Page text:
Case Law Details

Case Name : The Surat Electricity Co. Ltd. Vs ACIT (ITAT Ahmedabad)
Appeal Number : ITA No. 2152/Ahd/2004
Date of Judgement/Order : 30/06/2008
Related Assessment Year : 2001- 02
Courts : All ITAT (5515) ITAT Ahmedabad (386)


8. But now, we have to consider the alternative claim of the assessee, whether the assessee is entitled for deduction u/s.37(1) of the Act, of donation made in lieu of appeal made by the GOG as the above mentioned amount was paid because Gujarat State was reeling under severe drought and one of the most important assets of the poor people of Gujarat i.e., cattle would be lost which would result in permanent loss to a large number of farmers and others, whose dependence on cattle were substantial. The company made payment to suppliers, who gave fodder directly to various cattle camps as directed by the GOG. The assessee- company paid this amount on the direction of GOG for keeping smooth relation with the government as enlightened industrialists. Whether this expenditure made on the direction of GOG can be considered as expenditure for business expediency and allowable u/s.37(1) of the Act or not. For this, now we have to go through the case law referred by both the sides. The case law referred by the Ld. Counsel for the assessee in the case of Mysore Kirloskar Ltd. v. OIT 166 ITR 836 (1987) (Kar.) where the Hon’ble High Court has held as under:- “Again, the words “for the purpose of business” used in section 37(1) should not be limited to the meaning of “earning profit alone”. Business expediency or commercial expediency may require providing facilities like schools, hospitals, etc., for the employees or their children or for the children of the ex-employees. The employees of today may become the ex-employees tomorrow. Any expenditure laid out or expended for their benefit, if it satisfies the other requirements, must be allowed as deduction under section 37(1) of the Act. It may also be stated, as observed by the Supreme Court in the aforesaid case, that the fact that somebody other than the assessee is also benefited or incidentally takes advantage of the provision made, should not come in the way of the expenditure being allowed as a deduction under section 37(1) of the Act. But, nevertheless, it must be an “expenditure” allowable as deduction under the Act.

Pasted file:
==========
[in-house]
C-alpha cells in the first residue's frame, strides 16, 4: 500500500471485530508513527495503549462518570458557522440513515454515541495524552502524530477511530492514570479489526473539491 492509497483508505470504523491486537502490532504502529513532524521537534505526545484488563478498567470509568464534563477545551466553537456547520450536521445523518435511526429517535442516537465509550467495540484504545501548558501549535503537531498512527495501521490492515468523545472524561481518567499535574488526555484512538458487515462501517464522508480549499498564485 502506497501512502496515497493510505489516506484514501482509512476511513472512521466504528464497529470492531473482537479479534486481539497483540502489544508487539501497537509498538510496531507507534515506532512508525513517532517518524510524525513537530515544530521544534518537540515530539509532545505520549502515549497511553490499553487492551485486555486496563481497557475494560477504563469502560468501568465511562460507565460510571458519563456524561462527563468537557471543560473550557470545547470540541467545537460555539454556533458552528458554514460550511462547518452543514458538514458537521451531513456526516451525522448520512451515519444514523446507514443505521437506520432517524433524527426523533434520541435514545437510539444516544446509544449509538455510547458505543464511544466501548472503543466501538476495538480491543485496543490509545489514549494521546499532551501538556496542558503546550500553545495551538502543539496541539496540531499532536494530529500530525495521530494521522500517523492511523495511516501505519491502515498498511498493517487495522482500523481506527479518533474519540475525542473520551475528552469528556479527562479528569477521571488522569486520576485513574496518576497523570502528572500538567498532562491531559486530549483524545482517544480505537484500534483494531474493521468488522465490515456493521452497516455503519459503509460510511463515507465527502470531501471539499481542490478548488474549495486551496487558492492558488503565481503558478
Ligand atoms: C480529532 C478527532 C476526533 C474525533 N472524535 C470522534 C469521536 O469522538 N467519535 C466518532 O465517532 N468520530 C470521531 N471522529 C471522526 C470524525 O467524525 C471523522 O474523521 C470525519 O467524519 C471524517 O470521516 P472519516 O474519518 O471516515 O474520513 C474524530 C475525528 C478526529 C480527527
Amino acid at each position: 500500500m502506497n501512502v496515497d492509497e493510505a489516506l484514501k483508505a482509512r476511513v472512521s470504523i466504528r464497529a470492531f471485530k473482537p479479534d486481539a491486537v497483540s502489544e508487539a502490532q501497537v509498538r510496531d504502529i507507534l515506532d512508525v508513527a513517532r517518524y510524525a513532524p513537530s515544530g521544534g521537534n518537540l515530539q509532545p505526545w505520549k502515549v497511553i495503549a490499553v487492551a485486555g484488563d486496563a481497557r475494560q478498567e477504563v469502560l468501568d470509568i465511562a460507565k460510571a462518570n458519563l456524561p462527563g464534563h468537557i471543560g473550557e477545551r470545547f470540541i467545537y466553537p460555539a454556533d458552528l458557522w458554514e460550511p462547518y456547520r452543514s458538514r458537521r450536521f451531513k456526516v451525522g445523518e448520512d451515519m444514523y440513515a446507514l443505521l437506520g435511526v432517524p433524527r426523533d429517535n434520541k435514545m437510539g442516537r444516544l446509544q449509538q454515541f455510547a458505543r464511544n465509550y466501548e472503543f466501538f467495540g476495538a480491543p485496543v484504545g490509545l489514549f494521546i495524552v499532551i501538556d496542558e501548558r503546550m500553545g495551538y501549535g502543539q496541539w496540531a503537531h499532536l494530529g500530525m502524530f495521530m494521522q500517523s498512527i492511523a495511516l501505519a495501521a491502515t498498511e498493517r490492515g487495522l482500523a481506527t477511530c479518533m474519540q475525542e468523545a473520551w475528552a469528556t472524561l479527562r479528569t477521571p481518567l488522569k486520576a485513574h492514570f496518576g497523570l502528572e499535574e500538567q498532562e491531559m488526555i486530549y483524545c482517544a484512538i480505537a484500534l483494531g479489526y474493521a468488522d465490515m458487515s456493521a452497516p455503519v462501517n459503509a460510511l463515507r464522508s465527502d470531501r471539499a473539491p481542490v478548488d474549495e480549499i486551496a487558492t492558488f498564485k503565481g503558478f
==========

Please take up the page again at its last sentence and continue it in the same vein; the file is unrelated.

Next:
The question that, however, still remains is whether the donation claimed by the assessee for deduction can be said to be an “expenditure” as contemplated under section 37(1) of the Act. “Expenditure” primarily denotes the idea of “spending” or “paying out or away”. It is something which is gone irretrievably, but should not be in respect of an unascertained liability of the future. It must be an actual liability in praesenti, as opposed to a contingent liability of the future. Some of these principles have been explained by the Supreme Court in Indian Molases Co.(Private) Ltd., v. CIT [1959] 37 ITR 66, wherein it has been observed (at pages 75 and 76);